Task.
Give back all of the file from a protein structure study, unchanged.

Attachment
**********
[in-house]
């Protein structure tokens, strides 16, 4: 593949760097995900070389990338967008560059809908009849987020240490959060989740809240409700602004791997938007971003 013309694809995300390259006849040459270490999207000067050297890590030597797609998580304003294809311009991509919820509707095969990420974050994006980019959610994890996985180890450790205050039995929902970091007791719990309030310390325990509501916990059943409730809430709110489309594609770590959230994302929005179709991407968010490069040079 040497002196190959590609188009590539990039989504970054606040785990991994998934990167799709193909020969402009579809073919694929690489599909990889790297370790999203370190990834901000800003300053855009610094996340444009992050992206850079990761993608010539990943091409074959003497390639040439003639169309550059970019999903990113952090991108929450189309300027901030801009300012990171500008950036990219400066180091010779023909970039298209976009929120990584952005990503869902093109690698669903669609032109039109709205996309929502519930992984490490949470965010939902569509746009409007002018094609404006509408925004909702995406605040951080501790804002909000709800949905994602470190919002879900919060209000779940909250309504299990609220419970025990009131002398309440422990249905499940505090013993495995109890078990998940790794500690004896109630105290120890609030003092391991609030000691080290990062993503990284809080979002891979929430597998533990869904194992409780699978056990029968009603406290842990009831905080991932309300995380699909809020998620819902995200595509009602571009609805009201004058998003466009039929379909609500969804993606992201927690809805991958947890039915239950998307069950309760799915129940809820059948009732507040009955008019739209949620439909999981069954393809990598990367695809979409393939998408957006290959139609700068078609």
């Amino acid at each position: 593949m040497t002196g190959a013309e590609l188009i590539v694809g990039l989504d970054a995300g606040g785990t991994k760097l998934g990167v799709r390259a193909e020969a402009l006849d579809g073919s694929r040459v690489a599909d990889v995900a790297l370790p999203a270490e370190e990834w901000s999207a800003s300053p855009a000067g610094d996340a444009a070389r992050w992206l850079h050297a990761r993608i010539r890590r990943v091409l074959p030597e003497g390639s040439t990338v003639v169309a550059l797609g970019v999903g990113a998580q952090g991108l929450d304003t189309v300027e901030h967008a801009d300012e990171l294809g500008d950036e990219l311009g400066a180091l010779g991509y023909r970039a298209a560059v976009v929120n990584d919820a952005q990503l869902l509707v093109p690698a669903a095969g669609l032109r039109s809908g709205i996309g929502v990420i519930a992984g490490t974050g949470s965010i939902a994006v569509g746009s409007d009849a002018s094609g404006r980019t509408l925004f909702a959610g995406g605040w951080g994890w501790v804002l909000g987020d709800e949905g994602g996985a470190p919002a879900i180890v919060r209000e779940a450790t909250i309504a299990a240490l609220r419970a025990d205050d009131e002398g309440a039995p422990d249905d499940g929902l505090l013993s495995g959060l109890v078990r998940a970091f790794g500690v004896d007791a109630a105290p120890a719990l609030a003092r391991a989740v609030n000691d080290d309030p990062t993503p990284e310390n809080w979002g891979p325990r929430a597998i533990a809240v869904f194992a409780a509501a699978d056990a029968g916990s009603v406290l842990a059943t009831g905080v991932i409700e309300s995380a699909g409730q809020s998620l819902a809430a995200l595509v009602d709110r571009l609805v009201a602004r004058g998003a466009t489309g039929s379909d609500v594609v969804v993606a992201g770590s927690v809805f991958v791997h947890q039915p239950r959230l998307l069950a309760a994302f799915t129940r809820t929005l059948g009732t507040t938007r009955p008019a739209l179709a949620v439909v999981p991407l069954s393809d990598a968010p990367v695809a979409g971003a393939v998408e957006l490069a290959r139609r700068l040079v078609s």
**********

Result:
[in-house]
């Protein structure tokens, strides 16, 4: 593949760097995900070389990338967008560059809908009849987020240490959060989740809240409700602004791997938007971003 013309694809995300390259006849040459270490999207000067050297890590030597797609998580304003294809311009991509919820509707095969990420974050994006980019959610994890996985180890450790205050039995929902970091007791719990309030310390325990509501916990059943409730809430709110489309594609770590959230994302929005179709991407968010490069040079 040497002196190959590609188009590539990039989504970054606040785990991994998934990167799709193909020969402009579809073919694929690489599909990889790297370790999203370190990834901000800003300053855009610094996340444009992050992206850079990761993608010539990943091409074959003497390639040439003639169309550059970019999903990113952090991108929450189309300027901030801009300012990171500008950036990219400066180091010779023909970039298209976009929120990584952005990503869902093109690698669903669609032109039109709205996309929502519930992984490490949470965010939902569509746009409007002018094609404006509408925004909702995406605040951080501790804002909000709800949905994602470190919002879900919060209000779940909250309504299990609220419970025990009131002398309440422990249905499940505090013993495995109890078990998940790794500690004896109630105290120890609030003092391991609030000691080290990062993503990284809080979002891979929430597998533990869904194992409780699978056990029968009603406290842990009831905080991932309300995380699909809020998620819902995200595509009602571009609805009201004058998003466009039929379909609500969804993606992201927690809805991958947890039915239950998307069950309760799915129940809820059948009732507040009955008019739209949620439909999981069954393809990598990367695809979409393939998408957006290959139609700068078609």
């Amino acid at each position: 593949m040497t002196g190959a013309e590609l188009i590539v694809g990039l989504d970054a995300g606040g785990t991994k760097l998934g990167v799709r390259a193909e020969a402009l006849d579809g073919s694929r040459v690489a599909d990889v995900a790297l370790p999203a270490e370190e990834w901000s999207a800003s300053p855009a000067g610094d996340a444009a070389r992050w992206l850079h050297a990761r993608i010539r890590r990943v091409l074959p030597e003497g390639s040439t990338v003639v169309a550059l797609g970019v999903g990113a998580q952090g991108l929450d304003t189309v300027e901030h967008a801009d300012e990171l294809g500008d950036e990219l311009g400066a180091l010779g991509y023909r970039a298209a560059v976009v929120n990584d919820a952005q990503l869902l509707v093109p690698a669903a095969g669609l032109r039109s809908g709205i996309g929502v990420i519930a992984g490490t974050g949470s965010i939902a994006v569509g746009s409007d009849a002018s094609g404006r980019t509408l925004f909702a959610g995406g605040w951080g994890w501790v804002l909000g987020d709800e949905g994602g996985a470190p919002a879900i180890v919060r209000e779940a450790t909250i309504a299990a240490l609220r419970a025990d205050d009131e002398g309440a039995p422990d249905d499940g929902l505090l013993s495995g959060l109890v078990r998940a970091f790794g500690v004896d007791a109630a105290p120890a719990l609030a003092r391991a989740v609030n000691d080290d309030p990062t993503p990284e310390n809080w979002g891979p325990r929430a597998i533990a809240v869904f194992a409780a509501a699978d056990a029968g916990s009603v406290l842990a059943t009831g905080v991932i409700e309300s995380a699909g409730q809020s998620l819902a809430a995200l595509v009602d709110r571009l609805v009201a602004r004058g998003a466009t489309g039929s379909d609500v594609v969804v993606a992201g770590s927690v809805f991958v791997h947890q039915p239950r959230l998307l069950a309760a994302f799915t129940r809820t929005l059948g009732t507040t938007r009955p008019a739209l179709a949620v439909v999981p991407l069954s393809d990598a968010p990367v695809a979409g971003a393939v998408e957006l490069a290959r139609r700068l040079v078609s």